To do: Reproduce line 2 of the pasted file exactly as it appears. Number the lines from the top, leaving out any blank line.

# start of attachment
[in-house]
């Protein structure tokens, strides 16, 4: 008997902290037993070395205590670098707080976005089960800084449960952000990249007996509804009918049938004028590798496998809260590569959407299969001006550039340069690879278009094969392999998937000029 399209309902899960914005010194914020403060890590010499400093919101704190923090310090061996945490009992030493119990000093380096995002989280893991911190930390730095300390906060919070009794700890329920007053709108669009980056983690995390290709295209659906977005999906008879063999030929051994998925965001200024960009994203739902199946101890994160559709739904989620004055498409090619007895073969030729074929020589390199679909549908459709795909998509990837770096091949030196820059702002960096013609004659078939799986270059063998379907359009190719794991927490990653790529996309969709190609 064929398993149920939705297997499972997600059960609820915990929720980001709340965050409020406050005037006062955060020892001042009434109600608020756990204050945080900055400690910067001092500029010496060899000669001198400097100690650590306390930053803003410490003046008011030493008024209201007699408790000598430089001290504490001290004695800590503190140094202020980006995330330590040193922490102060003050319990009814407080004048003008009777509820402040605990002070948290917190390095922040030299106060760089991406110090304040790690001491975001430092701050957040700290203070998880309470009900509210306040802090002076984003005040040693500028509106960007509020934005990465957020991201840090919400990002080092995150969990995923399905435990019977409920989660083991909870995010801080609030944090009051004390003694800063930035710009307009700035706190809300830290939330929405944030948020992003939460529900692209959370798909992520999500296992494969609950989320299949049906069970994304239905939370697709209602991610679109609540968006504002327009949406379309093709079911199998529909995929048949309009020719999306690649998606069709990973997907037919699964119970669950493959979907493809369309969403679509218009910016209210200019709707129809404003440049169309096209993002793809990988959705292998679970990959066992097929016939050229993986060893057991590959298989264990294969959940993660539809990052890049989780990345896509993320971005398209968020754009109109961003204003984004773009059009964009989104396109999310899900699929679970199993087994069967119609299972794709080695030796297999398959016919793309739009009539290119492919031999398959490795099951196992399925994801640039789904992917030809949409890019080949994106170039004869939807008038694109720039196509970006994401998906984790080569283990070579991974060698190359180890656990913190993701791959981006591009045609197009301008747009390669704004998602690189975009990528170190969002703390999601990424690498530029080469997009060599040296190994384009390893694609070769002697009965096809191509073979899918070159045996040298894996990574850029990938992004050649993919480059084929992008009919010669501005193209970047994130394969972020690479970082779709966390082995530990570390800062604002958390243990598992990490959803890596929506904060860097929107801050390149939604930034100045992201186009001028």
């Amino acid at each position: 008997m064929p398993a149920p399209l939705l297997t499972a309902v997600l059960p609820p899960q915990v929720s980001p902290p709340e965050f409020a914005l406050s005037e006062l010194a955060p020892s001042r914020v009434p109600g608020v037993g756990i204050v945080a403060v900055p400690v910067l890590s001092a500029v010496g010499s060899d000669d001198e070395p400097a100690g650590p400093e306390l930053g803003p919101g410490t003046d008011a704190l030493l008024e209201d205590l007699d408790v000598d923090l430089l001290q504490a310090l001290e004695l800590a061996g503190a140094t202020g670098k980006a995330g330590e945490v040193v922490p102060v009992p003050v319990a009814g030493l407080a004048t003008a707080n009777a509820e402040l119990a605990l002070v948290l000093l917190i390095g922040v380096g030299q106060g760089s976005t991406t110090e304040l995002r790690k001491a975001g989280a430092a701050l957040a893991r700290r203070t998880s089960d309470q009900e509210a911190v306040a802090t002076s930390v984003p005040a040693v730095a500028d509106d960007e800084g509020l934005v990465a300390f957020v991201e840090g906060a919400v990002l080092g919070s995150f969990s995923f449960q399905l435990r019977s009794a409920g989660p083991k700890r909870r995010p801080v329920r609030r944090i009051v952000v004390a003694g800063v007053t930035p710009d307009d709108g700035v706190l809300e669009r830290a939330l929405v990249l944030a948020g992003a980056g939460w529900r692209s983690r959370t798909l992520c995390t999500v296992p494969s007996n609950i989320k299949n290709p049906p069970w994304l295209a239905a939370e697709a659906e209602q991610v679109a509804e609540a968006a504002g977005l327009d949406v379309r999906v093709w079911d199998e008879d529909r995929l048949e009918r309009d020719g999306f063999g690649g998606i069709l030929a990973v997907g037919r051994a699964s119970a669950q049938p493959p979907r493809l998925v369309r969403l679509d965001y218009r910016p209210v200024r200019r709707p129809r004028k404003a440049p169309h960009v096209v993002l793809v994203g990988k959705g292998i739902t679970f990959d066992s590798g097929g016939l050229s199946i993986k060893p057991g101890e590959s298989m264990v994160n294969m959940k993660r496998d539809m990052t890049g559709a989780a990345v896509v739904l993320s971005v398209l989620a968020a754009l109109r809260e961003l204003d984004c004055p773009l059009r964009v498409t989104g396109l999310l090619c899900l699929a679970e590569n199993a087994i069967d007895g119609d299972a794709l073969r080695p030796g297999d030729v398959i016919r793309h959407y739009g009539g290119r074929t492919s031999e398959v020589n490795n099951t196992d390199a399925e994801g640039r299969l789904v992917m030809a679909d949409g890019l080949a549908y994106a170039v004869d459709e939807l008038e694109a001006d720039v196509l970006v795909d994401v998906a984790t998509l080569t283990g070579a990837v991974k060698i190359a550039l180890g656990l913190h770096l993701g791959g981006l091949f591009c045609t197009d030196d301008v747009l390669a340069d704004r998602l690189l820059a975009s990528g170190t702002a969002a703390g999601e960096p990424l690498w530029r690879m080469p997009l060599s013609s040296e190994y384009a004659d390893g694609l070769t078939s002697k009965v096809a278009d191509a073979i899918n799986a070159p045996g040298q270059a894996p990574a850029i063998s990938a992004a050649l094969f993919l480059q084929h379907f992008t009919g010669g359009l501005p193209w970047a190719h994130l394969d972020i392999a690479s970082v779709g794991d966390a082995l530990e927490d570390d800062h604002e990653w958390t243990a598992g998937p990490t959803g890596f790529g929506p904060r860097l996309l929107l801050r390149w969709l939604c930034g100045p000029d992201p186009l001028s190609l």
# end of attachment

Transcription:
């Protein structure tokens, strides 16, 4: 008997902290037993070395205590670098707080976005089960800084449960952000990249007996509804009918049938004028590798496998809260590569959407299969001006550039340069690879278009094969392999998937000029 399209309902899960914005010194914020403060890590010499400093919101704190923090310090061996945490009992030493119990000093380096995002989280893991911190930390730095300390906060919070009794700890329920007053709108669009980056983690995390290709295209659906977005999906008879063999030929051994998925965001200024960009994203739902199946101890994160559709739904989620004055498409090619007895073969030729074929020589390199679909549908459709795909998509990837770096091949030196820059702002960096013609004659078939799986270059063998379907359009190719794991927490990653790529996309969709190609 064929398993149920939705297997499972997600059960609820915990929720980001709340965050409020406050005037006062955060020892001042009434109600608020756990204050945080900055400690910067001092500029010496060899000669001198400097100690650590306390930053803003410490003046008011030493008024209201007699408790000598430089001290504490001290004695800590503190140094202020980006995330330590040193922490102060003050319990009814407080004048003008009777509820402040605990002070948290917190390095922040030299106060760089991406110090304040790690001491975001430092701050957040700290203070998880309470009900509210306040802090002076984003005040040693500028509106960007509020934005990465957020991201840090919400990002080092995150969990995923399905435990019977409920989660083991909870995010801080609030944090009051004390003694800063930035710009307009700035706190809300830290939330929405944030948020992003939460529900692209959370798909992520999500296992494969609950989320299949049906069970994304239905939370697709209602991610679109609540968006504002327009949406379309093709079911199998529909995929048949309009020719999306690649998606069709990973997907037919699964119970669950493959979907493809369309969403679509218009910016209210200019709707129809404003440049169309096209993002793809990988959705292998679970990959066992097929016939050229993986060893057991590959298989264990294969959940993660539809990052890049989780990345896509993320971005398209968020754009109109961003204003984004773009059009964009989104396109999310899900699929679970199993087994069967119609299972794709080695030796297999398959016919793309739009009539290119492919031999398959490795099951196992399925994801640039789904992917030809949409890019080949994106170039004869939807008038694109720039196509970006994401998906984790080569283990070579991974060698190359180890656990913190993701791959981006591009045609197009301008747009390669704004998602690189975009990528170190969002703390999601990424690498530029080469997009060599040296190994384009390893694609070769002697009965096809191509073979899918070159045996040298894996990574850029990938992004050649993919480059084929992008009919010669501005193209970047994130394969972020690479970082779709966390082995530990570390800062604002958390243990598992990490959803890596929506904060860097929107801050390149939604930034100045992201186009001028």